Greece has a long history of viticulture and vinification, and wine has always been an integral part of Greek culture and gastronomy. The country’s terrain plays a key role in the shaping of its unique wines, divided into four broad categories: Mountainous and semi-mountainous, Coastal, Continental and Volcanic. Vineyard practices, from planting to pruning and harvesting, are usually carried out entirely by hand, allows for greater attention to detail.
These Greek wines, once obscure to the international community, have in recent years been reappraised by experts worldwide, leading to a surge in wine production and exports.
“Wines of Greece” is a website providing an insight into the world of Greece’s rich wine varieties, its long wine-making history and its status as an ideal destination for oenophiles. Launched by the National Interprofessional Organisation of Vine and Wine (EDOAO), the website helps familiarise the visitor with the many aspects of wine production in Greece.
Key production figures
Greece has about 61,500 hectares of vineyards, and the number of growers is close to 180,000, which is about a fifth of all landowners involved in agriculture. Viticulture is thus a hugely fragmented sector, with more than 1,290 wineries across the country. The average annual wine production in 2017 was 2.5 million hl, which makes it only the 17th largest wine-producing country in the world. Greek grape varieties are the majority of the wine produced. The three most important grape varieties in terms of quantity are Savatiano, Roditis and Agiorgitiko. About 13 per cent of the country’s total wine production is exported, with the top two export markets being Germany and USA.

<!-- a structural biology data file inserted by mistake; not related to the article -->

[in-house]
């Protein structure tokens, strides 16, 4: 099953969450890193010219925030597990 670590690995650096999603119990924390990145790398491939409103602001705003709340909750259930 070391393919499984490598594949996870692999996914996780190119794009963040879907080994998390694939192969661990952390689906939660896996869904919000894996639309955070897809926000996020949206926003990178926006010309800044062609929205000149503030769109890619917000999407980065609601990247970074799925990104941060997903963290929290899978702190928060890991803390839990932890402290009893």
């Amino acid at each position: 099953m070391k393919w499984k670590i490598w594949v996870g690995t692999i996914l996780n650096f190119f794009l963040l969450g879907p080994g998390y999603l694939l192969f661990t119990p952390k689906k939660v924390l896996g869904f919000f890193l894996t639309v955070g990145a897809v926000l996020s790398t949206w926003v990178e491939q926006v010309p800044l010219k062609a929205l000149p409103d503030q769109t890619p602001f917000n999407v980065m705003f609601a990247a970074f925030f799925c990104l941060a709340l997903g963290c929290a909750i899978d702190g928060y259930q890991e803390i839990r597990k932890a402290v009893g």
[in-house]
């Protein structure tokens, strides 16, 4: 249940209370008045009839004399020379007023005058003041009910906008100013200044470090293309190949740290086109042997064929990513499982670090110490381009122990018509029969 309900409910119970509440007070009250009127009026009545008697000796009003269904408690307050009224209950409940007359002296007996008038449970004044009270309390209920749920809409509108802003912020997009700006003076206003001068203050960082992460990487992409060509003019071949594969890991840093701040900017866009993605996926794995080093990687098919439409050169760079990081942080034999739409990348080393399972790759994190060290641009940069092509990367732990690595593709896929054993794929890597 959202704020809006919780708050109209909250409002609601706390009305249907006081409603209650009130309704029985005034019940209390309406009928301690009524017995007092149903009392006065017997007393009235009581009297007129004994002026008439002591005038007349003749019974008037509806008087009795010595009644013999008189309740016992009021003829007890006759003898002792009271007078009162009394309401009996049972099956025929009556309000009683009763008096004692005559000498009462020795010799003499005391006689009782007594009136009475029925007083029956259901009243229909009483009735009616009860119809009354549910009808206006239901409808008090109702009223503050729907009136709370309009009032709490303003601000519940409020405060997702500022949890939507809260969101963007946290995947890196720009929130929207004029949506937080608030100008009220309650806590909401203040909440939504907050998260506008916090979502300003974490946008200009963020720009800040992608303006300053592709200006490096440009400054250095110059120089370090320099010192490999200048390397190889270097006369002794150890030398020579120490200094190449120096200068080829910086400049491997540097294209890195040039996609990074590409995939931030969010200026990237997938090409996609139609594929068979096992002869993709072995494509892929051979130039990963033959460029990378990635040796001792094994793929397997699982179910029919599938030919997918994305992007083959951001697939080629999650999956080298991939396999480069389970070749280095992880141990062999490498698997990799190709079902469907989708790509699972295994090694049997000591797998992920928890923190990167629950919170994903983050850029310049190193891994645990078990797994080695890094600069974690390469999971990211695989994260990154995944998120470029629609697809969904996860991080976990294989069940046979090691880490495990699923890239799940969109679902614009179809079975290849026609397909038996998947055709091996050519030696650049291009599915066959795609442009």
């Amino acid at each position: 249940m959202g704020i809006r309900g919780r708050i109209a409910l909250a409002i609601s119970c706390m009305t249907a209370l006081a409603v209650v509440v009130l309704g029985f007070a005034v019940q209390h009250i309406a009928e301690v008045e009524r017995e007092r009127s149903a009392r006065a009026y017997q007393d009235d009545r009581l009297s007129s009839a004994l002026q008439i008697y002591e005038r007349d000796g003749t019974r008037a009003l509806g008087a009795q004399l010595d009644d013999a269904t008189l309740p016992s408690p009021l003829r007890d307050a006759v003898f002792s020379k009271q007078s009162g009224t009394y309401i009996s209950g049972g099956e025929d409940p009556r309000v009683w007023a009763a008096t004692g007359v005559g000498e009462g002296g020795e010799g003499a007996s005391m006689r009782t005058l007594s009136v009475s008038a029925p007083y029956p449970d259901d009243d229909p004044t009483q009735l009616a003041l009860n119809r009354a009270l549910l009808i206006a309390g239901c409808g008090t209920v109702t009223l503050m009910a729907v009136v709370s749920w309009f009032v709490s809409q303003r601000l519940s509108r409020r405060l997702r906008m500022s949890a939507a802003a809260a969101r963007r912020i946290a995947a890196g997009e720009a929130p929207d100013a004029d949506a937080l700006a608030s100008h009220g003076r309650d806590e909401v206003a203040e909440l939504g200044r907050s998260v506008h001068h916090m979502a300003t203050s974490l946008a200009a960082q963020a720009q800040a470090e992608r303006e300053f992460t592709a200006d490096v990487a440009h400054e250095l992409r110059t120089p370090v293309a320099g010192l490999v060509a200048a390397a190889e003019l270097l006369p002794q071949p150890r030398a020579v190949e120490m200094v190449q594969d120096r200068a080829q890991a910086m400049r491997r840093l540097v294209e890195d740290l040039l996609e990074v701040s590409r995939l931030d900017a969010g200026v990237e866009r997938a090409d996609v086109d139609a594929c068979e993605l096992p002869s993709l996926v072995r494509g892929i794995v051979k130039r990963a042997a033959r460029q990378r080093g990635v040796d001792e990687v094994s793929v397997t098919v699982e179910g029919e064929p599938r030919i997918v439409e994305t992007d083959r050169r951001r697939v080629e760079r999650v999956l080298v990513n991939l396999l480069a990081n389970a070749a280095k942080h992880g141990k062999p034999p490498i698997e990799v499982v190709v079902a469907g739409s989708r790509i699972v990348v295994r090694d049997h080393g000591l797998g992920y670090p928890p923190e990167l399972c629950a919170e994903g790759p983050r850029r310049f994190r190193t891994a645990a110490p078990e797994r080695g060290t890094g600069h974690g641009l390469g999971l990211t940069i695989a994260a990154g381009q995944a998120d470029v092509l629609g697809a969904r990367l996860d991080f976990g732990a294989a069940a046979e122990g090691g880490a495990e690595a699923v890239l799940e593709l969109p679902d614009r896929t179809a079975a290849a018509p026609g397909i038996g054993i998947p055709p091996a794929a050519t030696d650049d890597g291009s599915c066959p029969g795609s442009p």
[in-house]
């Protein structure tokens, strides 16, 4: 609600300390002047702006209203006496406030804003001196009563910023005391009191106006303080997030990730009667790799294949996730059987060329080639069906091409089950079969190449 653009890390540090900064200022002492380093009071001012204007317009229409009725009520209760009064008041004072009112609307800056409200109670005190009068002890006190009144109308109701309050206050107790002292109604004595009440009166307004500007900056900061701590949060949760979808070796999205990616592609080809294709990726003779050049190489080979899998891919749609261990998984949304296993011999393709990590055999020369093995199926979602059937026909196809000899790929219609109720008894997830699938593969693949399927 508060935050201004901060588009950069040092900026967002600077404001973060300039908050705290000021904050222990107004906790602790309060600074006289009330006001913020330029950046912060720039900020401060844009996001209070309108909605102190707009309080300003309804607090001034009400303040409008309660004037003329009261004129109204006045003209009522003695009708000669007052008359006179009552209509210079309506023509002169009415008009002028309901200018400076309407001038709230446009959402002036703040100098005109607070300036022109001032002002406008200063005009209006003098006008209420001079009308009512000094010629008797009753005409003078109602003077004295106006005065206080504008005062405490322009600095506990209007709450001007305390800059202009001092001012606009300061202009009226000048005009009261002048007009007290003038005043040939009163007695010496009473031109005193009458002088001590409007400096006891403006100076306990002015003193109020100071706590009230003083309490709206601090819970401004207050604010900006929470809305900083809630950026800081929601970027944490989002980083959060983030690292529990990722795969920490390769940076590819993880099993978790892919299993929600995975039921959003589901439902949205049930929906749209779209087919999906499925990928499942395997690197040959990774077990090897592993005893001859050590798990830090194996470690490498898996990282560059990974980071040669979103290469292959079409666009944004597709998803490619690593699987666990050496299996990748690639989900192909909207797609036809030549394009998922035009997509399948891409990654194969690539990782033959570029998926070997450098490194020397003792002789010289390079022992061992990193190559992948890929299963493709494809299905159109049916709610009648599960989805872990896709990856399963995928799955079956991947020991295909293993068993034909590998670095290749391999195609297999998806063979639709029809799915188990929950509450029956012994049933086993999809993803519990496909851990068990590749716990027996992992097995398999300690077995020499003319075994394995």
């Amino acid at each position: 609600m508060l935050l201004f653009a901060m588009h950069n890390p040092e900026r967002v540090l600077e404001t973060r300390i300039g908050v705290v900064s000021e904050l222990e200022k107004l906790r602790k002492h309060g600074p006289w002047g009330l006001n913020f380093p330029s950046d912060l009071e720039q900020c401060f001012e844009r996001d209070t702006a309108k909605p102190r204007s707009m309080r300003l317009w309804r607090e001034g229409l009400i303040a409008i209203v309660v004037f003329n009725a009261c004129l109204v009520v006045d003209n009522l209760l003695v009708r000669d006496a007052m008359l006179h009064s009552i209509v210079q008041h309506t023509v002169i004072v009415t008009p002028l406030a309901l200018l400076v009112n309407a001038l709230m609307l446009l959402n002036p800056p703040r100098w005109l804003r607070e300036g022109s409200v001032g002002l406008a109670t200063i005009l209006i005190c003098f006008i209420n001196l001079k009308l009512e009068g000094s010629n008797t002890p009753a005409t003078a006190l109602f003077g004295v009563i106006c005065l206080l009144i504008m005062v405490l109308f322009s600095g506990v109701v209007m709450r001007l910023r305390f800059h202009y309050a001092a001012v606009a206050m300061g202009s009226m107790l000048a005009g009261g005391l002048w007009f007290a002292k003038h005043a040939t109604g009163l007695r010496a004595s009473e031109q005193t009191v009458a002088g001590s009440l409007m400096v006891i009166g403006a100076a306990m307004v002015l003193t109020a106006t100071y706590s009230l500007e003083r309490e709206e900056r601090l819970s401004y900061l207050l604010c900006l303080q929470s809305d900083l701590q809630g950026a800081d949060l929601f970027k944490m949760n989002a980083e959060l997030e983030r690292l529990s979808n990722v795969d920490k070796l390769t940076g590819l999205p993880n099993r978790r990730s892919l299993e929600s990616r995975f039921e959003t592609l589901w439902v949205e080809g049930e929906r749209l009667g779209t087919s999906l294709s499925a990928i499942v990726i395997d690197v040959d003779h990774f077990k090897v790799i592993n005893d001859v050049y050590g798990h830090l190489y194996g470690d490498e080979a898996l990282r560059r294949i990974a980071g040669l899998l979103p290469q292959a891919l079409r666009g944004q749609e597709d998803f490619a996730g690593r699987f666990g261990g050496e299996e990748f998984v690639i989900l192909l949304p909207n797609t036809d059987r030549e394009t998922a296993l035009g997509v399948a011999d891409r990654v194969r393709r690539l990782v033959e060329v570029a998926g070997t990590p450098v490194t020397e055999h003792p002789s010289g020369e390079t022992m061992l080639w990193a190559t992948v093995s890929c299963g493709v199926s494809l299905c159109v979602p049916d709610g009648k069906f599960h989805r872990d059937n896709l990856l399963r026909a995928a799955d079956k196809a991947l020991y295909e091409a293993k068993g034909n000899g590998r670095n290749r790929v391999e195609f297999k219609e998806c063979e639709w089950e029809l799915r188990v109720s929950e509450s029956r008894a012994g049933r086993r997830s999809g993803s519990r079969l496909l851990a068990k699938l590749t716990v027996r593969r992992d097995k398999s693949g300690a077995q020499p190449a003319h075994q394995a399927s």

Meet the grapes
The website lists the numerous grape varieties indigenous to Greece, providing a “variety identity” for each wine, with a wide list of elements and qualities, such as its type, style, aromas, body, acidity, aging potential and suggested food pairing. An analytic description of each variety is included, as well as a picture of its grapes.
Varieties are listed alphabetically, and visitors can find out more about Greek wines, from the ever more popular Assyrtiko or Moschofilero to others, lesser-known but equally worth discovering, such as Vidiano, Roditis or Vilana. One can also choose to browse using the websites particular categories: by color (red, reddish and white) or by classification: classic, emerging, rare and international.
Regions and wineries
The website catalogues Greece’s wine-growing regions, which the visitor can browse either by using an interactive map, or a list, with general information regarding grapevine cultivation in each of Greece’s nine geographic regions, and specific information concerning particular prefectures and cities in each region which are renowned for their vineyards and wineries.
Visitors can also browse through Greece’s 33 regions that have attained the Protected Designation of Origin (PDO) status or the Protected Geographical Indication (PGI) status, using an interactive map. There is also an inventory of wineries, which can also be browsed either using a map or a list. The list features keen winegrowers, who sometimes are viticulturists themselves and have built this impressive edifice of new Greek wines from the vineyard to the bottle.
The website offers a section dedicated to wine tourism, where visitors can learn about the most interesting wine destinations in Greece, listed by region and then by specific areas and routes within each region, detailing not only the places worth visiting as part of a wine-tasting tour, but also the many other attractions (tourist, natural, archaeological, historical, cultural, etc.) each place offers, for travellers who want to combine oenophilia with sightseeing to enjoy a complete experience.
In the Winepedia section, the website provides a great variety of information, from the history of viticulture and wine-making in Greece since the ancient times to gastronomy and wine research.